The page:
School social media policy may be developed after teacher arrest

School system social media policy may be developed after teacher arrest

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"I have all their passwords. They have to friend me. If they defriend me, they have to get off the site so during the day I check all their accounts and everything," said mom Nickie Colligan. "I have all their passwords. They have to friend me. If they defriend me, they have to get off the site so during the day I check all their accounts and everything," said mom Nickie Colligan.

By STEPHANIE BEECKEN
6 News Reporter

GREENBACK (WATE) - More information has come out about the charges against a Greenback school teacher. Angela Masingo remained in jail Monday after being arrested on child sex charges.

The arrest warrant states Masingo, using Facebook, invited a juvenile to engage in sexual activity. Deputies say she also used a cell phone to show a teen sexually explicit material.

Officials say she's taught with the school system since 1995 and doesn't have a history of misconduct with students.

6 News took a look at the social media policy for six school systems in East Tennessee. The majority did not have a specific social media code of conduct guideline in place, but a couple school systems were looking into implementing a new detailed social media policy.

Loudon County is considering new guidelines after this recent teacher arrest.

Nickie Colligan is a mother of a nine, ten and twelve year old. Her sixth and fourth grader use social media sites with supervision.

"I have all their passwords. They have to friend me. If they defriend me, they have to get off the site so during the day I check all their accounts and everything," said Colligan.

She would allow a teacher to be Facebook friends with her child, but she would check the content and make sure it's related to school work only.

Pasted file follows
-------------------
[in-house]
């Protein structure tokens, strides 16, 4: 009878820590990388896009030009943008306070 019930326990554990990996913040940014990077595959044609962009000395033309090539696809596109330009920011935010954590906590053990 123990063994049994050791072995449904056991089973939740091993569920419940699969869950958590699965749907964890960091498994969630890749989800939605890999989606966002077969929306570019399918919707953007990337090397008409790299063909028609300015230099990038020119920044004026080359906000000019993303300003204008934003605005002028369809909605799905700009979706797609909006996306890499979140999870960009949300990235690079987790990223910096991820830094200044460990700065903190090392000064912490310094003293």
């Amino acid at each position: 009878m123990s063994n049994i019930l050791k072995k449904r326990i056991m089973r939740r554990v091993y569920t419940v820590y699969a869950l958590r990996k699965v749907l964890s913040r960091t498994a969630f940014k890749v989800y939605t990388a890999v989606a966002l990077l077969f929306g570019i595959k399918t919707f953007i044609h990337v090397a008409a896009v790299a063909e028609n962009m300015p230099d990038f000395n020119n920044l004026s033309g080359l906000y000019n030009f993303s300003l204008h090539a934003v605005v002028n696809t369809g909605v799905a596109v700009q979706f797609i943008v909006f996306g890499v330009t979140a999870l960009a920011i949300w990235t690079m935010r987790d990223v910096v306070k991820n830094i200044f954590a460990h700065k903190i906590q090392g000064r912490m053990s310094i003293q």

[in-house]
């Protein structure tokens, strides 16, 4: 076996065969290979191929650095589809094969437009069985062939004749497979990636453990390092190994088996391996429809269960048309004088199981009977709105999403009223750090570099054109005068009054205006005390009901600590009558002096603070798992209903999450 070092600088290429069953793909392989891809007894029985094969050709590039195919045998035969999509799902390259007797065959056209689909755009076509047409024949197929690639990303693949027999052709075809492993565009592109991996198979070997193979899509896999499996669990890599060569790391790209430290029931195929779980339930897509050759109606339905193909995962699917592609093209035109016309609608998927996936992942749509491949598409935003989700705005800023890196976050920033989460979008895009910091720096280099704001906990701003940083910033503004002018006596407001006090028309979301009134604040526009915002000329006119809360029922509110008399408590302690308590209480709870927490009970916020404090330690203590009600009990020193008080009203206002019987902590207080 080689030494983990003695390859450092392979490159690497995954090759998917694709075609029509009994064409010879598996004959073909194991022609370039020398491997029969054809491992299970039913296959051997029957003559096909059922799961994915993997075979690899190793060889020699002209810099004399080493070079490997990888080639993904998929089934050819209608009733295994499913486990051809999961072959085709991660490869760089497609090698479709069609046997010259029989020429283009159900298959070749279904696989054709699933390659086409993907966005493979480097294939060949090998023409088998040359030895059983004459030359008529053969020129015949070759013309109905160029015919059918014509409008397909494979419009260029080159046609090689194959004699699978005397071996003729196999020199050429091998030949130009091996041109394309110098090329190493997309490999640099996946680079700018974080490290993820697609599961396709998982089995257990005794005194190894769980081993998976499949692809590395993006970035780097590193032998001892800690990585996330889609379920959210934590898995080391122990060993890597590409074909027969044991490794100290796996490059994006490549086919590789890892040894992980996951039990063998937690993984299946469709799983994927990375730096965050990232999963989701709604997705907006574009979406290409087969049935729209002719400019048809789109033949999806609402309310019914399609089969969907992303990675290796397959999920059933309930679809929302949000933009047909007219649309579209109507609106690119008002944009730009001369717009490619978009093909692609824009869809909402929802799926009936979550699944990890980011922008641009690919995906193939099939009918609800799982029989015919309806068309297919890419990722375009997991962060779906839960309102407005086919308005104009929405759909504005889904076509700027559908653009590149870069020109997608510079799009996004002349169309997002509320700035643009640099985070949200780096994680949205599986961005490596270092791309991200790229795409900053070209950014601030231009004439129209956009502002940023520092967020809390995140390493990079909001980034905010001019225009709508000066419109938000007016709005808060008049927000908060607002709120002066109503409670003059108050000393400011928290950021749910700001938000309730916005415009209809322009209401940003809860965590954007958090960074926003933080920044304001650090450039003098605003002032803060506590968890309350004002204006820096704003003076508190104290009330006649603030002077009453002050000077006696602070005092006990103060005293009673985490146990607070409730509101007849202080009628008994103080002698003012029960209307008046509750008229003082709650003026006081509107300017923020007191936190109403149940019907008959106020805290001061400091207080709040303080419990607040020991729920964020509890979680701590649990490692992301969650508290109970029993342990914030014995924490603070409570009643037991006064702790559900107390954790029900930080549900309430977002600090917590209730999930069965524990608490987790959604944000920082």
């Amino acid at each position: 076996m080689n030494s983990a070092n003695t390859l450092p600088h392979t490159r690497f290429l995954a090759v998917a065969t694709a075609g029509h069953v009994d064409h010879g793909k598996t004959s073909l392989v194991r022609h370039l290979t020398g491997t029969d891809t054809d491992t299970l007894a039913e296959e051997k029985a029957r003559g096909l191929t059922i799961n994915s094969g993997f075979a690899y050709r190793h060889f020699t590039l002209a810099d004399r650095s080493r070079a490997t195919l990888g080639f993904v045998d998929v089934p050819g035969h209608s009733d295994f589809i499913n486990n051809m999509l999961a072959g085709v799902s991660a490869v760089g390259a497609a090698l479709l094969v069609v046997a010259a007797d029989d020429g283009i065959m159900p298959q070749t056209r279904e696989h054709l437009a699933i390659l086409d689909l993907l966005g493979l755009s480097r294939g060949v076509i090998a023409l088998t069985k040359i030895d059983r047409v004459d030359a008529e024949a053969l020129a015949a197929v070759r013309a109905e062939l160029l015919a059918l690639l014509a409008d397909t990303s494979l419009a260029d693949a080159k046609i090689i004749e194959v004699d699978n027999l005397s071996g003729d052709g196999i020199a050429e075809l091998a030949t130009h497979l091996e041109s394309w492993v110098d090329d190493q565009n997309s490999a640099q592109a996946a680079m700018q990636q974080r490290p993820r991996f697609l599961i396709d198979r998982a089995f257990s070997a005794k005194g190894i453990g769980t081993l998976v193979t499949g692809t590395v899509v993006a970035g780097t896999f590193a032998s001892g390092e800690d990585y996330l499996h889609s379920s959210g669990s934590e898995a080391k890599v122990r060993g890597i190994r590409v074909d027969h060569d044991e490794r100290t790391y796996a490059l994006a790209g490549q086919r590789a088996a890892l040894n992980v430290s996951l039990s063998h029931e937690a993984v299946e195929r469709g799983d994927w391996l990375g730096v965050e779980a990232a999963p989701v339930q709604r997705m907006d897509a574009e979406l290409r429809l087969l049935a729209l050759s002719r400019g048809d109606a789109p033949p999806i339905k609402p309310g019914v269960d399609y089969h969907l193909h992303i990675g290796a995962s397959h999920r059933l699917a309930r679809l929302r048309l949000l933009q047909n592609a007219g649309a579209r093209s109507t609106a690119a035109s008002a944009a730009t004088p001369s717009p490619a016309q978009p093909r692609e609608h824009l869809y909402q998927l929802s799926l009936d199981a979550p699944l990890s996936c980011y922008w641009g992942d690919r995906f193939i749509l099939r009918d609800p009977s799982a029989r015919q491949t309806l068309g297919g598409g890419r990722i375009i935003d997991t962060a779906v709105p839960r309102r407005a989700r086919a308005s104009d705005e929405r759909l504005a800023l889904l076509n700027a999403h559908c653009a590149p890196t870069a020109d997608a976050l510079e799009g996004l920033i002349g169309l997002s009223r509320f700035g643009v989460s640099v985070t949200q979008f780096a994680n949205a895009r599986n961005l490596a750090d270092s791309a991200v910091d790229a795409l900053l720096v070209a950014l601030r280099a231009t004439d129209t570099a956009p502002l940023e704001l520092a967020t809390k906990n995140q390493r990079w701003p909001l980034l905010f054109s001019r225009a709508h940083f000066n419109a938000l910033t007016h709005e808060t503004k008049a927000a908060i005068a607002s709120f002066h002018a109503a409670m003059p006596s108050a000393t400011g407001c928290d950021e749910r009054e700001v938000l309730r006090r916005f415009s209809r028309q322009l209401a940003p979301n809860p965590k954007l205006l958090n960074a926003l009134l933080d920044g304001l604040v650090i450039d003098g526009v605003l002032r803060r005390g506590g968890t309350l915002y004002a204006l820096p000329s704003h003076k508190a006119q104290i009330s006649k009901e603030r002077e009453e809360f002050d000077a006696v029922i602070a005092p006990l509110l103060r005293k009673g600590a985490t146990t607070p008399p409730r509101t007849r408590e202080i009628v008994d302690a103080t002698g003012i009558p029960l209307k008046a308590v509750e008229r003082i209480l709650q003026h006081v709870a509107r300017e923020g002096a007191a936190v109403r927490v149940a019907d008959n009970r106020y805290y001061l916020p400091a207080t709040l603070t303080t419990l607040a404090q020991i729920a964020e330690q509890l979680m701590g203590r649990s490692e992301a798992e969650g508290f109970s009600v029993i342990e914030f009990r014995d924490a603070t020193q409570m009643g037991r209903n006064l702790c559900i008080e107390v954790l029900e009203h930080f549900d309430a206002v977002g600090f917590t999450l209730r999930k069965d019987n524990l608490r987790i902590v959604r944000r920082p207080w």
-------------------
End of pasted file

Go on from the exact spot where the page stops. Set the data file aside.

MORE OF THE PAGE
Since the arrest of the Greenback teacher, Loudon County Director of Schools Jason Vance is considering changing their electronic media policy.

"We do not have policies that prohibit teachers from that sort of thing, however, we always speak to teachers about being professional," said Vance.

He is considering adding a specific social media policy.

Blount County school officials say they will have a social media policy by the end of summer.

Anderson County schools will have a policy by May. The director says one idea is to copy the principal on all social media communication between a teacher and a student.

In Monroe County, there is no a specific social media policy.

In Roane County, the staff is encouraged to use social media when appropriate but teachers should not be friending students

In Knox County, rules state that staff members shall avoid excessive informal and social involvement with individual students. Romantic and sexual communication is prohibited.

Colligan says despite a school system's policy, it's also up to parents to keep track of what their kids are doing on these sites.

"They had to ask me before I let them. My daughter would come to me and ask if this was okay to post and I'd say yes or no and that's how I would control that," said Colligan.

Law enforcement officials say due to the number of children using the social media sites it becomes a place where predators can solicit children. Parents need to be proactive in monitoring their children's internet use.

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